August 4, 2016 – #PrayforEC Prayer Service and Vigil
Where is God?
May the words of my mouth and the meditations of my heart be acceptable to you, O Lord, my rock and my redeemer. Amen.
The members of Emory UMC know this, but I will share with our guests here this evening - that the very last time I stood up in this pulpit (July 24), I shared with the congregation then that I thought it was very important for us to find a way to have some sort of organized prayer activity (outside of the Sunday worship service) as a part of our normal church life. I asked the congregation to please, please pray for Divine Guidance as to how we might make this happen in the near future.
On Monday, as a couple of us were moving some soggy furniture around in our flood-damaged Education building - one of the “very helpful” (and very helpful is in quotation marks here) – one of the very helpful men there at that time pointed out that the horrific flood of Ellicott City presented us with a unique opportunity to act on the suggestion I just made recently of an “organized prayer activity” from the pulpit.
When I got finished glaring in his direction, I realized that he was absolutely correct – and so here we are – we are all gathered here this evening to try to come to grips with the sense of terrible loss the community is feeling and also trying to offer our solace and support – and most importantly - to reach out to God – as a church and as a community – and to ask for His help.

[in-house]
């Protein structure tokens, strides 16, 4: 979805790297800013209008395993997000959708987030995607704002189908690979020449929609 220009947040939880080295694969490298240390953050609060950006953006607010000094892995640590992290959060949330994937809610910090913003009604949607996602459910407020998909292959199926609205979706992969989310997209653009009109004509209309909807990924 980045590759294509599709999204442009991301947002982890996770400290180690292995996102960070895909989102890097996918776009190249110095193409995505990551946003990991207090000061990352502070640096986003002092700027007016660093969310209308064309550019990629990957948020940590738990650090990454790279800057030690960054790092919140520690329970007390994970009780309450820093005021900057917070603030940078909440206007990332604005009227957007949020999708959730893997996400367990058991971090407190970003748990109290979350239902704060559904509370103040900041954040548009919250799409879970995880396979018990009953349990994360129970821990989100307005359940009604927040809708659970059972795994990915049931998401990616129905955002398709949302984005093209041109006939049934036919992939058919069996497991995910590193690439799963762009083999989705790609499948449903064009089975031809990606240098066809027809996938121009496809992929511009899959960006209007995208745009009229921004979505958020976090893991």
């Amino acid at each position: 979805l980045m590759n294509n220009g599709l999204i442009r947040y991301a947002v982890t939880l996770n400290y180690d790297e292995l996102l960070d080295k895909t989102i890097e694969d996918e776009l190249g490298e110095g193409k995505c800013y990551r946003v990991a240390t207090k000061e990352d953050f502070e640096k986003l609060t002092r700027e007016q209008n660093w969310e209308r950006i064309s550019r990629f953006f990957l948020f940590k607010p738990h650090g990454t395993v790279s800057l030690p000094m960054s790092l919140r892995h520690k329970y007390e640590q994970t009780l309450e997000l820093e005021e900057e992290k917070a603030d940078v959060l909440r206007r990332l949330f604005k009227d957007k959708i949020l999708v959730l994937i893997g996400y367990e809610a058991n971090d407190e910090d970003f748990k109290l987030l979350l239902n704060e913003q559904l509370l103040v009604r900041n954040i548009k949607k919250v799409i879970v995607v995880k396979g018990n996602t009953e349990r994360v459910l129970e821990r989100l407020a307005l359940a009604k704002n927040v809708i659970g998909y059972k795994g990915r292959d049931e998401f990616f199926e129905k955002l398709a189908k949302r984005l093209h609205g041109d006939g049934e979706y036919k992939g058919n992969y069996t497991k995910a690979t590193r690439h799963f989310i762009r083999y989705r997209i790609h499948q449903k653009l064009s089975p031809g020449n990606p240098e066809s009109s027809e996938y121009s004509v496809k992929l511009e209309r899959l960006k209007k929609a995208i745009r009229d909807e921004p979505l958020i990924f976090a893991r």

The families of Jessica Watsula and Joseph Blevins are dealing with the terribly tragic loss of young lives. Homes have been damaged – some beyond repair, I would imagine. Businesses and jobs have been lost – relationships have been altered – changed in ways we are uncomfortable with.
Many, many folks are shocked and grieving this evening.
And we are left to ask – where is God in all of this?
Here we have people that were trying their best day by day to keep their businesses running in a still shaky economy – or people doing their jobs – why did this have to happen to them? Were they doing something that offended God?